WASHINGTON — FBI and CIA officials were advised in August that as many as 200 terrorists were slipping into this country and planning "a major assault on the United States," a high-ranking law enforcement official said Wednesday.
The advisory was passed on by the Mossad, Israel's intelligence agency. It cautioned that it had picked up indications of a "large-scale target" in the United States and that Americans would be "very vulnerable," the official said.
It is not known whether U.S. authorities thought the warning to be credible, or whether it contained enough details to allow counter-terrorism teams to come up with a response. But the official said the advisory linked the information "back to Afghanistan and [exiled Saudi militant] Osama bin Laden."
"There was a connection there," he said.
Separately, federal authorities are gathering evidence that suggests that a small network of individuals helped fund and protect some of the 19 suicide attackers by providing cash, documents and possibly even safe houses.
FOR THE RECORD
Los Angeles Times Friday September 21, 2001 Home Edition Part A Part A Page 2 A2 Desk 2 inches; 57 words Type of Material: Correction
Attack warning--An article Thursday reported that in August, Israeli intelligence warned U.S. officials that terrorists were preparing a large-scale attack in this country. The article cited as its source a high-ranking law enforcement official. The Times has since learned that the official's account was based on a British newspaper report, not on independent information. See article on page A17.
Atty. Gen. John Ashcroft has said that authorities suspect that more airplanes were going to be hijacked and that other co-conspirators, possibly handlers and associates of the suicide attackers, remain at large.
Mindy Tucker, spokeswoman for the Justice Department, said Wednesday that "we believe there are associates of the hijackers that have connections to the terrorist network that are present in the United States."
Other law enforcement authorities said such logistical support is typical within many terrorist cells.
Some participants help others slip unnoticed from city to city, and country to country, by providing them with fake or fraudulent passports, cash gained through bank and credit-card fraud, and havens in their homes or in apartments rented under aliases, the authorities said.
Officials continue to scrutinize the backgrounds of several individuals now in detention. They include Habib Zacarias Moussaoui, who was in a Minnesota jail on an Immigration and Naturalization Service violation on the morning that the World Trade Center towers were destroyed. He is now being questioned in connection with the attacks.
Moussaoui's parents were born in Morocco, and he is a French citizen, born in the southern town of St. Jean de Luz in May 1968, according to an official at the French Embassy in London. It was reported earlier that he was a French Algerian.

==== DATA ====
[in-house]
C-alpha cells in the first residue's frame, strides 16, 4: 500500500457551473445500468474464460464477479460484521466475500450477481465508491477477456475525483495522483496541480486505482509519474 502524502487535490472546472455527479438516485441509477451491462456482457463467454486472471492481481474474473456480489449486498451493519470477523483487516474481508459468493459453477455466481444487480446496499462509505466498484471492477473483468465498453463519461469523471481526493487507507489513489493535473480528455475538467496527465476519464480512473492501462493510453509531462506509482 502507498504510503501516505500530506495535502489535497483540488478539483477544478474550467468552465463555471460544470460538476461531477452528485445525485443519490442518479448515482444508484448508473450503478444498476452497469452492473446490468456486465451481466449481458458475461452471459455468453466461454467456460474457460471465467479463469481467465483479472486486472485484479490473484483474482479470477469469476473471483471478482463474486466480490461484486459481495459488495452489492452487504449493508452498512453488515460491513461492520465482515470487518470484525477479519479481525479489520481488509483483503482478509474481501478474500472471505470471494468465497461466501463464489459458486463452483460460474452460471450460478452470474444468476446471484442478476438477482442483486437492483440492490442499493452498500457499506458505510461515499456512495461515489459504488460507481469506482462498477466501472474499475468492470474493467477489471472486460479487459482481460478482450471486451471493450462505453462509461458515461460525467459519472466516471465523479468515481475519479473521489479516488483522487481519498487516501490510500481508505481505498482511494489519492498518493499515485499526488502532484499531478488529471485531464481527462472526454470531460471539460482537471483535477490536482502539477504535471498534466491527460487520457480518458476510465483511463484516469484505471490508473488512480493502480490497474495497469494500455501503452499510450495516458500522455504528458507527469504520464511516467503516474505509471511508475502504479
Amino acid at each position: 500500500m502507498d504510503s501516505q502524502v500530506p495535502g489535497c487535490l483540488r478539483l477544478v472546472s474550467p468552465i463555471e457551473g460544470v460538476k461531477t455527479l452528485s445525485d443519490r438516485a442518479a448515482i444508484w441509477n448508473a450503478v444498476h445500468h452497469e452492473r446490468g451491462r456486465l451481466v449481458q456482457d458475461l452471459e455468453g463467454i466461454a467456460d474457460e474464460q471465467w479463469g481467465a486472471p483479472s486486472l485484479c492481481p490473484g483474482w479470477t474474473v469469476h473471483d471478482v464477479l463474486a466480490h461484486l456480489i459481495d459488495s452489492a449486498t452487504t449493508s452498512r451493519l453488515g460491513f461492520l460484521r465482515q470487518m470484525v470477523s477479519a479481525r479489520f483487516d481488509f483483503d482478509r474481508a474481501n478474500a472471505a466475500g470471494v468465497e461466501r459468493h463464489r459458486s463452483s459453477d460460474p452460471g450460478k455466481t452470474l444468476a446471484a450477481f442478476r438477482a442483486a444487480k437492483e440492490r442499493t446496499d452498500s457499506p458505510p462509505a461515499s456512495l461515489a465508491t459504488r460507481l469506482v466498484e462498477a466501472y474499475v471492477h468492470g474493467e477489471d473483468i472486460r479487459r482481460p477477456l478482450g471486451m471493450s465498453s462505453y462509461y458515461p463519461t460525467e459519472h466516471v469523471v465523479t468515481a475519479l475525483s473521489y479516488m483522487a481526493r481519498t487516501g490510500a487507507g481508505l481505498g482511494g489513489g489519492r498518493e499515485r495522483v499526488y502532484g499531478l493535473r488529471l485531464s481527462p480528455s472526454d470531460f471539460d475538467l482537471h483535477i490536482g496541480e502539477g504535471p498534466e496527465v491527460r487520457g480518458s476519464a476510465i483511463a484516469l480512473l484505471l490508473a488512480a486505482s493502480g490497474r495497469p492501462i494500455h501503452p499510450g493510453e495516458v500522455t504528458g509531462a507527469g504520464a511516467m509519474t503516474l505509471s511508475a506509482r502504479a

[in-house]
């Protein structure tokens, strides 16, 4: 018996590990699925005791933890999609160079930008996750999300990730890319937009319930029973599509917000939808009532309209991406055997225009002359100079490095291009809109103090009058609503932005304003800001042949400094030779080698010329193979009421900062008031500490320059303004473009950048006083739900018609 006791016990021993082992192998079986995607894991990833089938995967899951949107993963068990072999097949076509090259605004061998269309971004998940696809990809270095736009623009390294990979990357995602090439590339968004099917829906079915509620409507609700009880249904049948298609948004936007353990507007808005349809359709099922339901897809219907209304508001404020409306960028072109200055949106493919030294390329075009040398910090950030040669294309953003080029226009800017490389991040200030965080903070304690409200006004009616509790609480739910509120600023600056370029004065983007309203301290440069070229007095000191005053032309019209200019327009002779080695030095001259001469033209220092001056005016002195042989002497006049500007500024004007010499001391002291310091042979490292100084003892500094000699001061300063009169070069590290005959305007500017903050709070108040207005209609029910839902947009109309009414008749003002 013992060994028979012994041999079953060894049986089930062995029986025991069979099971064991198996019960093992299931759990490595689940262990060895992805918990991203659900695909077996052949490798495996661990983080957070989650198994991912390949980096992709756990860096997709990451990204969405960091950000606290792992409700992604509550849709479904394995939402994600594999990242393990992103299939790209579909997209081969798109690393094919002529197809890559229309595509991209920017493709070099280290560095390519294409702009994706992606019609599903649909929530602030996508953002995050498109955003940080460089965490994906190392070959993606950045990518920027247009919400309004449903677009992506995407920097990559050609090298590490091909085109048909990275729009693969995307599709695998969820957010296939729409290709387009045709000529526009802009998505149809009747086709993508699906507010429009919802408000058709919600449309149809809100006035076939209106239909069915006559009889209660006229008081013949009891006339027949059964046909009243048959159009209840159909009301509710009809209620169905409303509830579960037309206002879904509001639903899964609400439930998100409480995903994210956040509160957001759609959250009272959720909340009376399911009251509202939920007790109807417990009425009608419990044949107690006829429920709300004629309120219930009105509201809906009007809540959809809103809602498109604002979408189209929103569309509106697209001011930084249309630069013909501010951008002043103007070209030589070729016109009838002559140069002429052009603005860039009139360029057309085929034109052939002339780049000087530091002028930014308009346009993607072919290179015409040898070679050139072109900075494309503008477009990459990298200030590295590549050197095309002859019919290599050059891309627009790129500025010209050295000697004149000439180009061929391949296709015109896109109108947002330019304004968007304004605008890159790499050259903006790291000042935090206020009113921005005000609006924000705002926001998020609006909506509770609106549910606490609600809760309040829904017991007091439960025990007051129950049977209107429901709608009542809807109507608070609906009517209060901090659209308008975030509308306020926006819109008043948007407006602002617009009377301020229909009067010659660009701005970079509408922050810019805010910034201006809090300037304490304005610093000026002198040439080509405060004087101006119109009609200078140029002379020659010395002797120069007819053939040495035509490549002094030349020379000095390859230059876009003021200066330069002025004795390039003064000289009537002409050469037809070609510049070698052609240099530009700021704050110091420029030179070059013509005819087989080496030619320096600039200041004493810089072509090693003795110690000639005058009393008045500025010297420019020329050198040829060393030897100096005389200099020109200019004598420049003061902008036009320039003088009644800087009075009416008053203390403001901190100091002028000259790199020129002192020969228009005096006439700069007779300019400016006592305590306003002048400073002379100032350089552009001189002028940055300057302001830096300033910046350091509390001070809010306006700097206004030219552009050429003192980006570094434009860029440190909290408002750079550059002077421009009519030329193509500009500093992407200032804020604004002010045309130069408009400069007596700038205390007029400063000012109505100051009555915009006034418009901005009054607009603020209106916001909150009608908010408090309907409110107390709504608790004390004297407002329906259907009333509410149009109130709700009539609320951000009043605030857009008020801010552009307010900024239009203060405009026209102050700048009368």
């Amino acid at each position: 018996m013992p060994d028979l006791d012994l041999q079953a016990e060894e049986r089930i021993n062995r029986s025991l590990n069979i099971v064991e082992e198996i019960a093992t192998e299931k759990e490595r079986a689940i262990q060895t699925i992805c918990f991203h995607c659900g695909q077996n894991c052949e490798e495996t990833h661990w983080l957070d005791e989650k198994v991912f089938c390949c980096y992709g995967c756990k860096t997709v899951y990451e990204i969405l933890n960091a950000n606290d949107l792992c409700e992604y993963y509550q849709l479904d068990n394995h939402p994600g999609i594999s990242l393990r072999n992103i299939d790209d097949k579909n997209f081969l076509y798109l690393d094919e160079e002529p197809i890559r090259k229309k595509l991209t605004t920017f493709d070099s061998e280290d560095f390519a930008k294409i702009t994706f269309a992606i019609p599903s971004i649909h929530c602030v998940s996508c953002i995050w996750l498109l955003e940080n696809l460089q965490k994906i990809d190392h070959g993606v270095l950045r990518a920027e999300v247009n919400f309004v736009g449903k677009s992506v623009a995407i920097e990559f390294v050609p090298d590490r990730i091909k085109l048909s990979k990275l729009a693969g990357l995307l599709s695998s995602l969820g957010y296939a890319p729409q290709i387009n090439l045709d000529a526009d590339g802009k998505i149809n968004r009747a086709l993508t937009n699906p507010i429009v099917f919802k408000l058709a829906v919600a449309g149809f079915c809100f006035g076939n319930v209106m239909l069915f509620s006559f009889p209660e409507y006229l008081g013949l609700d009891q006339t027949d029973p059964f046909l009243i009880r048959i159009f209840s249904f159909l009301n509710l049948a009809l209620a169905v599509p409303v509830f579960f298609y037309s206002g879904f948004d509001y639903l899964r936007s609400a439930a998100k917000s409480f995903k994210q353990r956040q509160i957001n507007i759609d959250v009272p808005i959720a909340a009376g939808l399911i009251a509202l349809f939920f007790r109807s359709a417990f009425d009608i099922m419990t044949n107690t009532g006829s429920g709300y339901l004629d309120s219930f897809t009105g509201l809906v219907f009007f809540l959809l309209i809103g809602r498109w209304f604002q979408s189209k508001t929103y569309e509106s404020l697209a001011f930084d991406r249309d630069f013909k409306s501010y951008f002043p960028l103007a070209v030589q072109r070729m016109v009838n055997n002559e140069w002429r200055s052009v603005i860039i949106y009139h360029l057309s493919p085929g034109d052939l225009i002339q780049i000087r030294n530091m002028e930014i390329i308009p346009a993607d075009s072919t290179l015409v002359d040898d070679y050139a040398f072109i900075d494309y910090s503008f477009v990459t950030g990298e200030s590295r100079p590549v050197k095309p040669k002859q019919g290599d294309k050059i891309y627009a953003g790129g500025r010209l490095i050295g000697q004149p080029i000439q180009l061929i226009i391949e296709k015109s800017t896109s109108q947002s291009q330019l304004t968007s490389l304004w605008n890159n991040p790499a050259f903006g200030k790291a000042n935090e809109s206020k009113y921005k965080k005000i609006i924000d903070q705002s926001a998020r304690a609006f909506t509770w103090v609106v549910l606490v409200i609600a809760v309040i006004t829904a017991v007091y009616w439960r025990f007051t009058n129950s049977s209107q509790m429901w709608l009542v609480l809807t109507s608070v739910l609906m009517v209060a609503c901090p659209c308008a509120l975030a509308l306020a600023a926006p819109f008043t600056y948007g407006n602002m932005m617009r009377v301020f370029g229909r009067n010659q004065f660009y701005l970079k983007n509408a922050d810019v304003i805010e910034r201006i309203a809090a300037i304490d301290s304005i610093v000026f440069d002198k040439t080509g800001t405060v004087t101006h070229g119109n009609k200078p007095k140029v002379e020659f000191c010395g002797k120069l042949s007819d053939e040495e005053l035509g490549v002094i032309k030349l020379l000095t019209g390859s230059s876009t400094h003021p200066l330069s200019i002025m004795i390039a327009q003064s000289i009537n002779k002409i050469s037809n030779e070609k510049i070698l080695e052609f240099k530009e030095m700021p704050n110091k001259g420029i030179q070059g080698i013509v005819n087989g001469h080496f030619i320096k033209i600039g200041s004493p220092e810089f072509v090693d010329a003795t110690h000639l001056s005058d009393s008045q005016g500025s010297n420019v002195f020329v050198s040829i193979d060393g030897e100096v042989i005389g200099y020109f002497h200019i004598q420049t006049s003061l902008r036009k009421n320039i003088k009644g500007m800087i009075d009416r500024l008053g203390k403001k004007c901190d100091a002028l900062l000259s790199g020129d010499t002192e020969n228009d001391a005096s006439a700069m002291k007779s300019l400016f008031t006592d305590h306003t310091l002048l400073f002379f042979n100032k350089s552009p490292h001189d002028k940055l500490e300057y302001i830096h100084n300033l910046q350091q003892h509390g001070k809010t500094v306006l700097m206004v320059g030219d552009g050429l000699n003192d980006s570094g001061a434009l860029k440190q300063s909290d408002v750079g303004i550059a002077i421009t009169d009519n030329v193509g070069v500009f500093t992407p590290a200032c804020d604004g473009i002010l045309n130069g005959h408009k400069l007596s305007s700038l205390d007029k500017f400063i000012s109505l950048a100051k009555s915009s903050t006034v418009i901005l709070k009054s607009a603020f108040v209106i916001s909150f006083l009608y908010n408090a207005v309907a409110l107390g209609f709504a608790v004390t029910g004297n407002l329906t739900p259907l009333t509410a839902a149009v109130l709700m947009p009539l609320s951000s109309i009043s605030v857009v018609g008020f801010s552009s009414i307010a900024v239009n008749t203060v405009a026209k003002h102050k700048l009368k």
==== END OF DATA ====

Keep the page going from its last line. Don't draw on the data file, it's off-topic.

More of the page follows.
According to news reports, Moussaoui earned vocational degrees in automotive mechanics. On his university application, he expressed particular interest in learning business English so he could travel and "work in an international business."
French officials confirmed that Moussaoui was on a special immigration watch list because of his suspected ties to Islamic terrorists and because he had made several trips to Afghanistan.
Moussaoui spent at least three years in Britain in the late 1990s, according to French officials. He came to the French Embassy in London in September 2000 and had his French passport extended. At the time, he described himself as unemployed and said he had lived at several addresses in the suburbs of London.
By this year, however, he was able to afford to travel to the United States and begin flying lessons. He was arrested Aug. 17 after the staff at a flight school grew concerned about his offer of thousands of dollars in cash for instruction in how to fly jumbo jets and his lack of interest in learning to take off or land jets.
Authorities also continue to question two men removed from a train in Fort Worth on the day of the attacks. They had a large sum of money with them--$20,000 in cash--as well as box cutters similar to those allegedly used by the hijackers on at least one of the commandeered planes, one source said.
The men had boarded a flight in Newark, N.J., that was bound for San Antonio on the morning of the attacks. But the flight was diverted to St. Louis after the World Trade Center was hit, and the two men then took an Amtrak train to Texas.
The train was stopped in Fort Worth on a routine check for drugs, and the men were detained because of the materials and cash they were carrying. The train's final destination was San Antonio.
Also Wednesday, owners of fitness clubs in Florida and Maryland said several of the suspected hijackers had worked out in their gyms.
"They may have been told to go get as strong as they could get in case of body conflict or a fight," said Jim Woolard, who owns eight World Gyms in Florida's Palm Beach and Broward counties.
Ziad Jarrahi, a suspected hijacker on the plane that crashed in Pennsylvania, made no secret of his aim: to learn how to fight.
On May 6, he signed up for a two-month membership, later extended to four, at the U.S. 1 Fitness Center in Dania Beach, north of Miami.
"He told me that he was from Germany, that he was visiting," said Roxanne Caputo, who is in charge of sales. "He would come in every day, sometimes twice."